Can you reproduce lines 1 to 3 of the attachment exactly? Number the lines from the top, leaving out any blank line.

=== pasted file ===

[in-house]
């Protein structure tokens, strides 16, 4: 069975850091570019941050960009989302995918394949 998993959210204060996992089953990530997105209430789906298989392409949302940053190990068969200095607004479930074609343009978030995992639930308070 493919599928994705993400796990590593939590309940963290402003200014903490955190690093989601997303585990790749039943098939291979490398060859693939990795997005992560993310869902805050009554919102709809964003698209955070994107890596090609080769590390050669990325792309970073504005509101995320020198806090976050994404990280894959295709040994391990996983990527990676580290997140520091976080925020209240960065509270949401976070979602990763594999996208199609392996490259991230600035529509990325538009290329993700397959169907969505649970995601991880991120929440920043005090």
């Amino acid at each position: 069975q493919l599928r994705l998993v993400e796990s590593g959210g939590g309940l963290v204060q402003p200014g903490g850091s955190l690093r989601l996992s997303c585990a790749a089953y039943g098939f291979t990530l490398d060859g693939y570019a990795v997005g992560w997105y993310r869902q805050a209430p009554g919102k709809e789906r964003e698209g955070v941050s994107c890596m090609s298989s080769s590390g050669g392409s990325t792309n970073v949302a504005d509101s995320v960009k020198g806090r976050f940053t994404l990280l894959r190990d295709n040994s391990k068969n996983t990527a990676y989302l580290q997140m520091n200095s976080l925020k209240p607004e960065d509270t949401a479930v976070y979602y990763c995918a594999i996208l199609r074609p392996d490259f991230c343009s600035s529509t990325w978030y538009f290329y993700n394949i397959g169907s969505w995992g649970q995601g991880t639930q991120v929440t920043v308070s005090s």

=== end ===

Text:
[in-house]
């Protein structure tokens, strides 16, 4: 069975850091570019941050960009989302995918394949 998993959210204060996992089953990530997105209430789906298989392409949302940053190990068969200095607004479930074609343009978030995992639930308070 493919599928994705993400796990590593939590309940963290402003200014903490955190690093989601997303585990790749039943098939291979490398060859693939990795997005992560993310869902805050009554919102709809964003698209955070994107890596090609080769590390050669990325792309970073504005509101995320020198806090976050994404990280894959295709040994391990996983990527990676580290997140520091976080925020209240960065509270949401976070979602990763594999996208199609392996490259991230600035529509990325538009290329993700397959169907969505649970995601991880991120929440920043005090």
């Amino acid at each position: 069975q493919l599928r994705l998993v993400e796990s590593g959210g939590g309940l963290v204060q402003p200014g903490g850091s955190l690093r989601l996992s997303c585990a790749a089953y039943g098939f291979t990530l490398d060859g693939y570019a990795v997005g992560w997105y993310r869902q805050a209430p009554g919102k709809e789906r964003e698209g955070v941050s994107c890596m090609s298989s080769s590390g050669g392409s990325t792309n970073v949302a504005d509101s995320v960009k020198g806090r976050f940053t994404l990280l894959r190990d295709n040994s391990k068969n996983t990527a990676y989302l580290q997140m520091n200095s976080l925020k209240p607004e960065d509270t949401a479930v976070y979602y990763c995918a594999i996208l199609r074609p392996d490259f991230c343009s600035s529509t990325w978030y538009f290329y993700n394949i397959g169907s969505w995992g649970q995601g991880t639930q991120v929440t920043v308070s005090s």